A princess; My bride, is the whole world’s pride.
At my wedding, tell how a bright star fell;
Sun and moon came down, to hold my bridal crown,
Firs and maple trees, were my guests, my priests
Were the mountains high; Fiddlers, birds that fly, all birds of the sky;
Torchlights, stars on high.
But if you see there, should you meet somewhere,
My old mother, little, with her white wool girdle,
Eyes with their tears flowing, over the plains going,
Asking one and all, saying to them all,
‘Who has ever known, who has seen my own
Shepherd fine to see, slim as a willow tree,
With his dear face, bright, as the milk-foam, white;
His small mustache like the young wheat’s ear, with his hair so dear,
As like plumes of the crow, little eyes that glow, like the ripe black sloe?’
Ewe-lamb, small and pretty, for her sake have pity,
Let it just be said, I have gone to wed
A princess most noble, there on Heaven’s doorsill.
To that mother, old, let it not be told
That a star fell bright, for my bridal night;
Firs and maple trees were my guests, Priests
Were the mountains high; Fiddlers, birds that fly, all birds of the sky;
Torchlights, stars on high.
From “A Piece of European Treasure” of the European Interdisciplinary Curricula
When I first heard the story of the Mioriţa, I found the shepherd’s response to the ewe’s warning very strange, and the popularity of the story completely mystifying. The shepherd accepted immediately that his murder was inevitable. He did not prepare to defend himself but rather prepared to die. It seemed to me that the poem was glorifying a passive and fatalistic attitude toward life, and thus it seemed a strange story to have survived as folklore to be celebrated in public schools and taught to school children.
I began inquiring further and learned that the Mioriţa has been widely examined by literary commentators of Romanian and Moldovan culture. While commentators have agreed that this legend represents some important traditional Romanian/Moldovan attitudes toward life, they have argued vigorously since the original renditions of the ballad, over opposing views about the shepherd’s resignation in the face of death. Vasile Alecsandri spoke of the shepherd’s resignation as characteristic of the Romanian peasant. Many commentators, I am told, have adopted this particular interpretation, pointing out that the peasants of the Moldavian region, having experienced over the centuries one invasion after another, with themselves at the center of battles for domination from all sides, learned to keep their heads down, and accept, with resignation, their fate. But other commentators have seen the story in a different light.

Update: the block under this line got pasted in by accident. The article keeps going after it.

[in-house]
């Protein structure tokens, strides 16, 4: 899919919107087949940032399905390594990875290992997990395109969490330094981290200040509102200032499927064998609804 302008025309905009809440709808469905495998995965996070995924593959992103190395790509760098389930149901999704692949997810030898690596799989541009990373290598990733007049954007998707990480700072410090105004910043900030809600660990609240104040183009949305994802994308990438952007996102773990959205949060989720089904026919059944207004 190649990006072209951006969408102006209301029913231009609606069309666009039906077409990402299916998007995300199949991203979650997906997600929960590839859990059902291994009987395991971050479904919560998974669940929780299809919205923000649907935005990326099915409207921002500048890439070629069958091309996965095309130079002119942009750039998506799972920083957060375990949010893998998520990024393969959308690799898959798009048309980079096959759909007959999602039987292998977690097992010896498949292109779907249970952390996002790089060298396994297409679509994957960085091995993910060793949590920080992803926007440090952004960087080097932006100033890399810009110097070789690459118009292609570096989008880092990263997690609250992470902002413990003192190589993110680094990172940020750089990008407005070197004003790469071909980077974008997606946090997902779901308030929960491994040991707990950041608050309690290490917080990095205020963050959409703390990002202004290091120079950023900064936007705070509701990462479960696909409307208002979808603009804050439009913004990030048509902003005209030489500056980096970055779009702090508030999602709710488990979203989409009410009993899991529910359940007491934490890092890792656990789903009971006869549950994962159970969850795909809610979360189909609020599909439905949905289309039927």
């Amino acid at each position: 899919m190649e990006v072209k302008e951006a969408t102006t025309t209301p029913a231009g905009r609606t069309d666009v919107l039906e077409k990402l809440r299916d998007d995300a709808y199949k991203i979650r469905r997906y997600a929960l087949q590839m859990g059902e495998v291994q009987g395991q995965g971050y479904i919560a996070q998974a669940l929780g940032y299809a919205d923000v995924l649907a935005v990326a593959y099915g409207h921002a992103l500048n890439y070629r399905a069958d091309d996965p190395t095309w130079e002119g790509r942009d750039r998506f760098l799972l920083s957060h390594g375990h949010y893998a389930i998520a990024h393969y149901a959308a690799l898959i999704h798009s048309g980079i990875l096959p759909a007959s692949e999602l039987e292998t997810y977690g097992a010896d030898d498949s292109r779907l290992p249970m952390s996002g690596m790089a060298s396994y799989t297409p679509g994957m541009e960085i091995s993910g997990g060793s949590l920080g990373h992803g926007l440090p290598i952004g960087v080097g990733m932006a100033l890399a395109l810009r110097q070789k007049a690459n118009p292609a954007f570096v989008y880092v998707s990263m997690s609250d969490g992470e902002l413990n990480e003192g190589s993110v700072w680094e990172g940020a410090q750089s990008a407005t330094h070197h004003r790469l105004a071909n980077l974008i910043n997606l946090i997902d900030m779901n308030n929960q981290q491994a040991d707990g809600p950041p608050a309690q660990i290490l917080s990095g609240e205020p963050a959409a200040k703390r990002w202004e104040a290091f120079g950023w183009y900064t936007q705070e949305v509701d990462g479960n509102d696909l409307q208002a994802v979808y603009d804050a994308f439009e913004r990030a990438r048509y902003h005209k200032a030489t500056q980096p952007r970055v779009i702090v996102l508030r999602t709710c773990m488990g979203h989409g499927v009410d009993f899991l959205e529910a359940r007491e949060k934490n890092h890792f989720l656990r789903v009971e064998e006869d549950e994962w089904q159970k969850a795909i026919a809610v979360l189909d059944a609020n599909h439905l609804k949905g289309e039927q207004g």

According to Nicolae Babuts, Professor Emeritus of Languages, Literature and Linguistics at Syracuse University, in his article “‘Mioriţa’: A Romanian Ballad in a Homeric Perspective,” (published in Symposium 54, Spring 2000) a commentator named Eliade disagreed with those who have taken the shepherd’s acceptance of death as proof of his fatalism. “There is no fatalism here,” he wrote. “For a fatalist does not believe that he can alter the meaning of what has been predestined for him. …The most profound message of the ballad lies in the shepherd’s will to change the meaning of his destiny. …The shepherd transmutes the misfortune that sentences him to death, into a majestic and spectacular sacramental mystery, that in the end enables him to triumph over his own fate. …Meaning does not reside in events themselves, but in the interpretation of events.” He also described the shepherd’s death/marriage as cosmic sacramental mystery.